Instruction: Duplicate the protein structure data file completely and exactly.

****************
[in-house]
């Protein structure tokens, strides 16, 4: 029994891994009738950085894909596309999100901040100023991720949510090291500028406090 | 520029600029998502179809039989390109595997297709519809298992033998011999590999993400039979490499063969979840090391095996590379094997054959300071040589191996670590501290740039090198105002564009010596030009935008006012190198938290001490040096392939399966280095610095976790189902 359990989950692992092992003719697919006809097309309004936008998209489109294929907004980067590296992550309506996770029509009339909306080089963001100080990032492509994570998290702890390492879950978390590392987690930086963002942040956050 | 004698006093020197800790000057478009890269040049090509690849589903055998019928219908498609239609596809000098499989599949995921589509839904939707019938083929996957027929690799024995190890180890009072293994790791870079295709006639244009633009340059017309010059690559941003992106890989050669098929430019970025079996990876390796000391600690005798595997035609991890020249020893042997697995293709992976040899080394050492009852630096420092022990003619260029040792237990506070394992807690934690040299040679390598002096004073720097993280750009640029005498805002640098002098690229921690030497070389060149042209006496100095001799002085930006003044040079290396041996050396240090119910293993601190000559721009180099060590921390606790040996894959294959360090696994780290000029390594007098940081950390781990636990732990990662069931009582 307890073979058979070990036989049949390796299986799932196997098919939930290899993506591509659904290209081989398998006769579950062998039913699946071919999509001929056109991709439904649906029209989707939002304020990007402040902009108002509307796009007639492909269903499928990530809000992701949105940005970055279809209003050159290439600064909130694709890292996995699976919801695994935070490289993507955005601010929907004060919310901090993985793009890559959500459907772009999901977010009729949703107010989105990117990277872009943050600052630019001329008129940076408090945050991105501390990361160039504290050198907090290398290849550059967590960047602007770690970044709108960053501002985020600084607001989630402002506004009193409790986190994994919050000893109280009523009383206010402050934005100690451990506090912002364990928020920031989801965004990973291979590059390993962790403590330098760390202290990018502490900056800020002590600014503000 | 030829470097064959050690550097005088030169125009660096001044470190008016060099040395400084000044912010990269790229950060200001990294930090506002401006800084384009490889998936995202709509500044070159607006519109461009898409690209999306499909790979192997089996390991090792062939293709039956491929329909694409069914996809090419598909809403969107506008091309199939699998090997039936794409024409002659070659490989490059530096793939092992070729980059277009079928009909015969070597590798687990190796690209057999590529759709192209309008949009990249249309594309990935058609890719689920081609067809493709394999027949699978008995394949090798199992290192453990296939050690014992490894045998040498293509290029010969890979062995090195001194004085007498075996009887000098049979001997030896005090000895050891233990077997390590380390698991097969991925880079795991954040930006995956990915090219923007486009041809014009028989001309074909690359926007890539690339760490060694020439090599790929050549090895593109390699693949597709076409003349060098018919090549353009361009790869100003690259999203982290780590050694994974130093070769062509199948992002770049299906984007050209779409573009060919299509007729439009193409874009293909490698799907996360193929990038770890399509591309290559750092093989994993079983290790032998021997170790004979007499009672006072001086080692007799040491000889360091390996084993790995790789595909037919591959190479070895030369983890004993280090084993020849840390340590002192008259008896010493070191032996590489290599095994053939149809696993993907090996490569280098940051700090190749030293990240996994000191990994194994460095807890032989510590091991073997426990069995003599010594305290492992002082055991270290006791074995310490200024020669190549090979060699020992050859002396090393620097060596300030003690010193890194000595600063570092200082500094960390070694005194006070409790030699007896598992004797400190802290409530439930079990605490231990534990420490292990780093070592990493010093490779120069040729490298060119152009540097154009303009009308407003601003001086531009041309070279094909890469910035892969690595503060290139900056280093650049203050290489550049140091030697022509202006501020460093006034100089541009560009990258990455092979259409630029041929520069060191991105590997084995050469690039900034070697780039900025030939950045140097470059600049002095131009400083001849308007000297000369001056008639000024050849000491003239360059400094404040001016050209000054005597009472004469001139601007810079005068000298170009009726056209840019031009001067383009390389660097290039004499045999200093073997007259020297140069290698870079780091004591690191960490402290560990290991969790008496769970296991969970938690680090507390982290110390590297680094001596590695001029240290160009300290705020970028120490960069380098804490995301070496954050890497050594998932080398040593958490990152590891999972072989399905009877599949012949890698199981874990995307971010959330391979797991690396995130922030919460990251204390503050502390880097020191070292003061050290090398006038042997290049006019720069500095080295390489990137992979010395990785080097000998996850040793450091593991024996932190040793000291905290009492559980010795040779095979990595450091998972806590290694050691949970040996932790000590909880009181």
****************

[in-house]
């Protein structure tokens, strides 16, 4: 029994891994009738950085894909596309999100901040100023991720949510090291500028406090 | 520029600029998502179809039989390109595997297709519809298992033998011999590999993400039979490499063969979840090391095996590379094997054959300071040589191996670590501290740039090198105002564009010596030009935008006012190198938290001490040096392939399966280095610095976790189902 359990989950692992092992003719697919006809097309309004936008998209489109294929907004980067590296992550309506996770029509009339909306080089963001100080990032492509994570998290702890390492879950978390590392987690930086963002942040956050 | 004698006093020197800790000057478009890269040049090509690849589903055998019928219908498609239609596809000098499989599949995921589509839904939707019938083929996957027929690799024995190890180890009072293994790791870079295709006639244009633009340059017309010059690559941003992106890989050669098929430019970025079996990876390796000391600690005798595997035609991890020249020893042997697995293709992976040899080394050492009852630096420092022990003619260029040792237990506070394992807690934690040299040679390598002096004073720097993280750009640029005498805002640098002098690229921690030497070389060149042209006496100095001799002085930006003044040079290396041996050396240090119910293993601190000559721009180099060590921390606790040996894959294959360090696994780290000029390594007098940081950390781990636990732990990662069931009582 307890073979058979070990036989049949390796299986799932196997098919939930290899993506591509659904290209081989398998006769579950062998039913699946071919999509001929056109991709439904649906029209989707939002304020990007402040902009108002509307796009007639492909269903499928990530809000992701949105940005970055279809209003050159290439600064909130694709890292996995699976919801695994935070490289993507955005601010929907004060919310901090993985793009890559959500459907772009999901977010009729949703107010989105990117990277872009943050600052630019001329008129940076408090945050991105501390990361160039504290050198907090290398290849550059967590960047602007770690970044709108960053501002985020600084607001989630402002506004009193409790986190994994919050000893109280009523009383206010402050934005100690451990506090912002364990928020920031989801965004990973291979590059390993962790403590330098760390202290990018502490900056800020002590600014503000 | 030829470097064959050690550097005088030169125009660096001044470190008016060099040395400084000044912010990269790229950060200001990294930090506002401006800084384009490889998936995202709509500044070159607006519109461009898409690209999306499909790979192997089996390991090792062939293709039956491929329909694409069914996809090419598909809403969107506008091309199939699998090997039936794409024409002659070659490989490059530096793939092992070729980059277009079928009909015969070597590798687990190796690209057999590529759709192209309008949009990249249309594309990935058609890719689920081609067809493709394999027949699978008995394949090798199992290192453990296939050690014992490894045998040498293509290029010969890979062995090195001194004085007498075996009887000098049979001997030896005090000895050891233990077997390590380390698991097969991925880079795991954040930006995956990915090219923007486009041809014009028989001309074909690359926007890539690339760490060694020439090599790929050549090895593109390699693949597709076409003349060098018919090549353009361009790869100003690259999203982290780590050694994974130093070769062509199948992002770049299906984007050209779409573009060919299509007729439009193409874009293909490698799907996360193929990038770890399509591309290559750092093989994993079983290790032998021997170790004979007499009672006072001086080692007799040491000889360091390996084993790995790789595909037919591959190479070895030369983890004993280090084993020849840390340590002192008259008896010493070191032996590489290599095994053939149809696993993907090996490569280098940051700090190749030293990240996994000191990994194994460095807890032989510590091991073997426990069995003599010594305290492992002082055991270290006791074995310490200024020669190549090979060699020992050859002396090393620097060596300030003690010193890194000595600063570092200082500094960390070694005194006070409790030699007896598992004797400190802290409530439930079990605490231990534990420490292990780093070592990493010093490779120069040729490298060119152009540097154009303009009308407003601003001086531009041309070279094909890469910035892969690595503060290139900056280093650049203050290489550049140091030697022509202006501020460093006034100089541009560009990258990455092979259409630029041929520069060191991105590997084995050469690039900034070697780039900025030939950045140097470059600049002095131009400083001849308007000297000369001056008639000024050849000491003239360059400094404040001016050209000054005597009472004469001139601007810079005068000298170009009726056209840019031009001067383009390389660097290039004499045999200093073997007259020297140069290698870079780091004591690191960490402290560990290991969790008496769970296991969970938690680090507390982290110390590297680094001596590695001029240290160009300290705020970028120490960069380098804490995301070496954050890497050594998932080398040593958490990152590891999972072989399905009877599949012949890698199981874990995307971010959330391979797991690396995130922030919460990251204390503050502390880097020191070292003061050290090398006038042997290049006019720069500095080295390489990137992979010395990785080097000998996850040793450091593991024996932190040793000291905290009492559980010795040779095979990595450091998972806590290694050691949970040996932790000590909880009181």